The Andante and the Moderato give off a dreamy haze that is mixed with innocence as is the Andante cantabile. The Fifth Prelude deploys a tolling ostinato which, to me, evokes a mid-oriental landscape - one of Alan Hovhaness's deserted plains distinguished by a towered church on an isolated mountainous outcrop. No. 6 is a plunging allegro. No. 8, an Allegronontroppo, is surprisingly slow and is rife with clangourous dissonance. Aqueous cut-glass reflections flicker through No. 9 - an Andante tranquillo. No. 10, an Allegroconfuoco is a merciless race of a piece. No. 13 is a playful exercise in pearly quietude. The image of an infant at play holds sway over No. 15, an Allegrogiocoso. Confidences shared overhang No. 16 while the epigrammatic Andantemaestoso (No. 17) lives up to its slowly tolled out majestic marking. This is perhaps an echo of Shelley's Ozymandias. After the hypnotic Andantecantabile comes an Andante with slightly melancholic ways. The following Moltomoderato (No. 20) has the air of a distant music-box but an air blended with Finzian quietude. Again, there's music-box intimacy and intricacy in the following Vivace. The penultimate Prelude is an Allegro with an unexpectedly jazzy curvature. It is perhaps a nod in the direction of Nikolai Kapustin who toured all corners of the then USSR and may have been known to Karayev. The Six Pieces for Children comprise a sepia waltz in simple apparel, a Kreisel which is motoric, quick and locked in the lower middle part of keyboard together with the sentimental musings of the Nachträglich. The second part of the six has a Das Spiel which achieves considerable velocity, a slow tear-welling Erzählung and an oriental-accented and mischievous hop-o-my-thumb in the form of Lustige Begebenheit. Two attractive portions of Karayev in the shape of The Statue in Tsarskoye Selo (1937) and three Symphonic Sketches from Don Quichotte (1960), as arranged by Faradj Garayev, complete the disc.
The liner-notes are excellent and are by Elnara Ismailova. They are in both German (this is after all a co-production with WDR) and English.
You may yet come away from this experience wanting to hear Karayev's attractive, indeed compelling orchestral music. There are several CDs from which to choose. You can hear the Don Quixote pieces in all their full-cream orchestral finery on Chandos. Quite unknown, and as far as I know unrecorded, but surely worth special pleading, are On the Rubai his song-cycle setting words of Omar Khayyam (1946), Vietnam - a symphonic suite from 1955 and The Impetuous Gasconian, a 'musical' after Edmond Rostand's "Cyrano de Bergerac". The First Symphony "To the Memory of the Heroes of the Great Patriotic War" (1943) has been recorded by Melodiya with the Azerbaijan SSRSO/Rauf Abdullayev (Melodiya S10 27963-5 (2 LPs) (1989)). The fairly tough Violin Concerto can be heard on a Russian Revelation CD from the late 1990s but can also be had on Naxos with that very same First Symphony. The Symphony No. 2 in C was written in 1946 and remains unrecorded. Given Thomas Hampson's recent Chicago Songs CD (Cedille) it's also worth mentioning Karayev's Three Nocturnes for singer and jazz orchestra after words by Langston Hughes (1958). Hughes' words were favoured by many East coast USA composers including John Alden Carpenter. Karayev made his name with various ballets and some of these can be heard on Naxos who also recorded the Third Symphony,Leyli and MedjnunandDon Quixote. The Violin Sonata and Preludes from Vadim Repin and Murad Huseynov is on Toccata Classics TOCC 0255.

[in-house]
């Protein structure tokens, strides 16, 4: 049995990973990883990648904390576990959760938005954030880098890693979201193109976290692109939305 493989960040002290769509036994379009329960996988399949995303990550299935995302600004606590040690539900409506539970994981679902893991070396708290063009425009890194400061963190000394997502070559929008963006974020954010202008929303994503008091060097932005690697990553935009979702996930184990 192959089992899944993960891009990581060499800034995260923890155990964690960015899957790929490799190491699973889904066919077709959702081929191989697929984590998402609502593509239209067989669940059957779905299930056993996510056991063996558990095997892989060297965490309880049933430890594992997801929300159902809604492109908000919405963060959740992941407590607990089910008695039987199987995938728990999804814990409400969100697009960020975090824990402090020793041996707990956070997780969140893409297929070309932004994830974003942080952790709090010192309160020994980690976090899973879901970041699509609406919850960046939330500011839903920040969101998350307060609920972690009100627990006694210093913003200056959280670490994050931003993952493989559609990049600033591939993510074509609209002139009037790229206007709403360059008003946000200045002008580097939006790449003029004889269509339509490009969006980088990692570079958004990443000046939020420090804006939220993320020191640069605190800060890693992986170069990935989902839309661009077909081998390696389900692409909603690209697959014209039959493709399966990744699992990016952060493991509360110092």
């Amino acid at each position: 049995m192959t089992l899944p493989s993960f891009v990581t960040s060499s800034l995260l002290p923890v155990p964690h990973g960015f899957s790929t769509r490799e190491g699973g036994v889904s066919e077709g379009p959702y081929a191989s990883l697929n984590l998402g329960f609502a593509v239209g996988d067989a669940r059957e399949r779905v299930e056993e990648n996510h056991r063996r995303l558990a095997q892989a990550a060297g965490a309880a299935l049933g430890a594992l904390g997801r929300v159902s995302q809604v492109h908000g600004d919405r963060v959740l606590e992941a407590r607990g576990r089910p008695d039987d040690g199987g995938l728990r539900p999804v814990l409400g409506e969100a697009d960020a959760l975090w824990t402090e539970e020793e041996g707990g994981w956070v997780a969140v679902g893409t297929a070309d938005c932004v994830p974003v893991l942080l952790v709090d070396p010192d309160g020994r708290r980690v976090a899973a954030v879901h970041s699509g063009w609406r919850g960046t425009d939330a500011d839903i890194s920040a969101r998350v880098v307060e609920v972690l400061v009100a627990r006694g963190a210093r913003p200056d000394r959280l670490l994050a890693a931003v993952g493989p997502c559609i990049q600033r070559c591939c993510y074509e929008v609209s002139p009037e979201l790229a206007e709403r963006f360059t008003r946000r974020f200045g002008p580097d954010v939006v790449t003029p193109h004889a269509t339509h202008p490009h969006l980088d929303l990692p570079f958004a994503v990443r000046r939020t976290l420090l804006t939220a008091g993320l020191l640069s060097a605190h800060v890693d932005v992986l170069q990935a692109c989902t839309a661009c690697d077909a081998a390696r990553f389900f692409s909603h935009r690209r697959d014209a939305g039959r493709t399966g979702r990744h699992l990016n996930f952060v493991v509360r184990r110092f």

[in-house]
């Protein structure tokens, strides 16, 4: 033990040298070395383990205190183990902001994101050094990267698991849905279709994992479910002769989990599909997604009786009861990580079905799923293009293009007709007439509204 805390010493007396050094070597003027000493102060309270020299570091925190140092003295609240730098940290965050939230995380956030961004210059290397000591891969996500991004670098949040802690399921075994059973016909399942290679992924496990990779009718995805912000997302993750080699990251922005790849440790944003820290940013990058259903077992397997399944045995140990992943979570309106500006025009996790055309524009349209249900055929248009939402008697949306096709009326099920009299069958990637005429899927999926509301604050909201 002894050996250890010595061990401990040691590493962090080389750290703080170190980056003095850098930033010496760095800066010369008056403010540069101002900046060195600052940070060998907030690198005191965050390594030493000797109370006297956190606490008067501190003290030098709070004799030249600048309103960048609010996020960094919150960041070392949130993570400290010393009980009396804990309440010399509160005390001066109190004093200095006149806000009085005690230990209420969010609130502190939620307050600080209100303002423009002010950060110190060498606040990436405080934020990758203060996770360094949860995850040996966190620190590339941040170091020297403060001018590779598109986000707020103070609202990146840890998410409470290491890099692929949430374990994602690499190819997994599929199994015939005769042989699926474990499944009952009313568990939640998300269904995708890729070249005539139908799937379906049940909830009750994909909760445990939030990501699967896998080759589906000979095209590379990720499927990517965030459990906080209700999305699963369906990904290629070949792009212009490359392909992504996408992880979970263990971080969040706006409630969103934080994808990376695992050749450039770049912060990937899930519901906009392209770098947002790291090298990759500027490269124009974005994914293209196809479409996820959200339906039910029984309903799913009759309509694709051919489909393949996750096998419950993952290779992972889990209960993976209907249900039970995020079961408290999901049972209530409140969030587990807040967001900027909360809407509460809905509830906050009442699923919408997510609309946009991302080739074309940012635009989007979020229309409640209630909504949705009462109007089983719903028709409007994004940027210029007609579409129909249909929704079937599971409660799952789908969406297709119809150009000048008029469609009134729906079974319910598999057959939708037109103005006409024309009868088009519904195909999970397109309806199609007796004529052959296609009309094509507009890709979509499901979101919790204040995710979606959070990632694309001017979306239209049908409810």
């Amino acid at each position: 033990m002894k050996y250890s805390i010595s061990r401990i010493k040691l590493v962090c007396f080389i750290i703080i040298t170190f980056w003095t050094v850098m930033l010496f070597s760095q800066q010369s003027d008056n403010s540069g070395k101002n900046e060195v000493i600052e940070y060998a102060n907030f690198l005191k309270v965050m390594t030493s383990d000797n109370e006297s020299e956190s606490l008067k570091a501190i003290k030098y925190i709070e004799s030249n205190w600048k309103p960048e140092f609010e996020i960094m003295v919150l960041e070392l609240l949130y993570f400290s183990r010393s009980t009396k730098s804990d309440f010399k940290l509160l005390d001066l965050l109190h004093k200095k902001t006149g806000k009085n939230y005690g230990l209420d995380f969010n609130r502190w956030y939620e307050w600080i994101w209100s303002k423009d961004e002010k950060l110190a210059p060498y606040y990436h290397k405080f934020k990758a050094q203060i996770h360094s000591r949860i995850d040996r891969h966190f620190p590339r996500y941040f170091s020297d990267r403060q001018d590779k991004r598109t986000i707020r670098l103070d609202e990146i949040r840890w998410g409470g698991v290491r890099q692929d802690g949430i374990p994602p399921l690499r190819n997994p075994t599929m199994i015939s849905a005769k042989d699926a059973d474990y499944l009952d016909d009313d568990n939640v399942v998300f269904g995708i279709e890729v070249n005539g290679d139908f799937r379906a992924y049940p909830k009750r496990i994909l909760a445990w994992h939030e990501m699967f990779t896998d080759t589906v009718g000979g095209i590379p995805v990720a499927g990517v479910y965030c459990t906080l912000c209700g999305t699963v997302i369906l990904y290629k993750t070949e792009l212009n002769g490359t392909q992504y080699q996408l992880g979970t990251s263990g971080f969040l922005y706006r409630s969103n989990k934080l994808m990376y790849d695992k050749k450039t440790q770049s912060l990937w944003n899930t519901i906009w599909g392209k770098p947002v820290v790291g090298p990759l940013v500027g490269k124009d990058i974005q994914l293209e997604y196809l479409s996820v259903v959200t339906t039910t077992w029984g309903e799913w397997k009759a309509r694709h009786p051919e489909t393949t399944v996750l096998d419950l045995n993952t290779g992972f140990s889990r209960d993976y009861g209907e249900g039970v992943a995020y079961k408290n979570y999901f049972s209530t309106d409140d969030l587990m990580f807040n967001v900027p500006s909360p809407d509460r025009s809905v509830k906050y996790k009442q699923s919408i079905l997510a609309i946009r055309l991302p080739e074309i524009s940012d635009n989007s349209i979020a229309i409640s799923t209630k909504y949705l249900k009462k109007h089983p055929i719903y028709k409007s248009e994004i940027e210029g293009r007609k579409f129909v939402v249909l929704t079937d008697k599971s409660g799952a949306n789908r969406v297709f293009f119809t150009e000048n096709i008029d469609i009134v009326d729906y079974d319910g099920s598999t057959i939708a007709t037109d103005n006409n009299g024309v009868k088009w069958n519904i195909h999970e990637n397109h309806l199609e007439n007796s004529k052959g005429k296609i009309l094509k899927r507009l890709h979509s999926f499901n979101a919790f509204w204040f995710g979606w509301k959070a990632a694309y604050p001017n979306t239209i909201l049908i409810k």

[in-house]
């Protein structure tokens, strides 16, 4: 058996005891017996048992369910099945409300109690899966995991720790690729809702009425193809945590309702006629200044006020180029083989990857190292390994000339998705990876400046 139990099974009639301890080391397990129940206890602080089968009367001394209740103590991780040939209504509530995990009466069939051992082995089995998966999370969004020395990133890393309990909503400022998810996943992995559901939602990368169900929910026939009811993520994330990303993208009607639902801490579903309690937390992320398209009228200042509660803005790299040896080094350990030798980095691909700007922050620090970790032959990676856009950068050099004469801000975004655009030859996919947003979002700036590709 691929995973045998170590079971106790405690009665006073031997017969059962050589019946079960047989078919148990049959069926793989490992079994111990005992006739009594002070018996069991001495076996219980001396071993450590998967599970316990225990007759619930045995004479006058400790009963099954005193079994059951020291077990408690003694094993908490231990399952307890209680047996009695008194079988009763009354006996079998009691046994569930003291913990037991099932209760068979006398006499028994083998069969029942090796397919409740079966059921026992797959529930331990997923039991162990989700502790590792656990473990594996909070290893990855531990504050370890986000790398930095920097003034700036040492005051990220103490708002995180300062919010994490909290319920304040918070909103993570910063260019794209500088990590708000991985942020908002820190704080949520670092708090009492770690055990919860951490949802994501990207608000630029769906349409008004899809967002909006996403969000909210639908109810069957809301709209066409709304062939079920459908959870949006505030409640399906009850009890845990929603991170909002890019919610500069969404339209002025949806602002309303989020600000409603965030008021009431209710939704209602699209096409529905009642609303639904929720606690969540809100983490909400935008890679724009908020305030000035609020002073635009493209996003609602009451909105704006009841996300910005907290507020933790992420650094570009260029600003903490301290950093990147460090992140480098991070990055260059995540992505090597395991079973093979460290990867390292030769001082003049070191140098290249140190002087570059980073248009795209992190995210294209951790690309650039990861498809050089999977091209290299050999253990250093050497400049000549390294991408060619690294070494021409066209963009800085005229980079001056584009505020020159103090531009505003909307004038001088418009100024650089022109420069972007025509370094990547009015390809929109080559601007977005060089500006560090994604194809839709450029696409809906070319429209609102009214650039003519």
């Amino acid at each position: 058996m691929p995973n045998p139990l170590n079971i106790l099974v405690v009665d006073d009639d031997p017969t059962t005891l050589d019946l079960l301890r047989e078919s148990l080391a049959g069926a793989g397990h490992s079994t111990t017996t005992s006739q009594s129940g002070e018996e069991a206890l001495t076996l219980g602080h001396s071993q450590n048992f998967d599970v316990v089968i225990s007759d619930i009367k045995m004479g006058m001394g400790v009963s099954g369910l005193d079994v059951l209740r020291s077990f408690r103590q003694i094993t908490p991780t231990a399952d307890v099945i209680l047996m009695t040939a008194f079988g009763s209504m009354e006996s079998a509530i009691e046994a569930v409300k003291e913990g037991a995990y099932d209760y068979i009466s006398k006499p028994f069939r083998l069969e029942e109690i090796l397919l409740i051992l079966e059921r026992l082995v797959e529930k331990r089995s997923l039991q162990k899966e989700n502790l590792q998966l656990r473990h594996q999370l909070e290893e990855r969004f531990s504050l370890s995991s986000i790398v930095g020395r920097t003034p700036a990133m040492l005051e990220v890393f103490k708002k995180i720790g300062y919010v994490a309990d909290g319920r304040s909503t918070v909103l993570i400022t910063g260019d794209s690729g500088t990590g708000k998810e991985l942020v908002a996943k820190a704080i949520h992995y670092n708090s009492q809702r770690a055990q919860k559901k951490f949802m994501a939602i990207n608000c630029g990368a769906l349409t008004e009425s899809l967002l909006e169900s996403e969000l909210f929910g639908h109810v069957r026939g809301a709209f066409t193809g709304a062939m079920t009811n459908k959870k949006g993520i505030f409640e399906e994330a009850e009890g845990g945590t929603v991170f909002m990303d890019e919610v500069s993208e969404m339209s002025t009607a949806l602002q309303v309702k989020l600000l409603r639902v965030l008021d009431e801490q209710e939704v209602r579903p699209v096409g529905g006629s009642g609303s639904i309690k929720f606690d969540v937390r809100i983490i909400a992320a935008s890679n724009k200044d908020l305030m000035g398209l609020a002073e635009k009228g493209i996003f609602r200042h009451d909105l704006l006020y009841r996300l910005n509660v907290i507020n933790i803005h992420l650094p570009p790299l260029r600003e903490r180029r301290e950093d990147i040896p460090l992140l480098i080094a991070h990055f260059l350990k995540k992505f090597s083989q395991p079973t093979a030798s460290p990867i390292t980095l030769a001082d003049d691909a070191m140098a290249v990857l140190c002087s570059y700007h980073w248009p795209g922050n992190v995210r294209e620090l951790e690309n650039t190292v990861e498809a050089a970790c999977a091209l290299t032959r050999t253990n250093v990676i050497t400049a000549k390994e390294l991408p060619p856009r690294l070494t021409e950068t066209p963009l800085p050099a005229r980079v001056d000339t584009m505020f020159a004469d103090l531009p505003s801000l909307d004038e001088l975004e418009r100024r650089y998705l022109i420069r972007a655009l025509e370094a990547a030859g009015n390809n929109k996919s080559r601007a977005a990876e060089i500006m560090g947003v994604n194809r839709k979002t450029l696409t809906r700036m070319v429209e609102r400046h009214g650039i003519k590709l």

Founding Editor Rob Barnett Senior Editor
John Quinn Seen & Heard Editor Emeritus Bill Kenny Editor in Chief
Vacant MusicWeb Webmaster
David Barker MusicWeb Founder Len Mullenger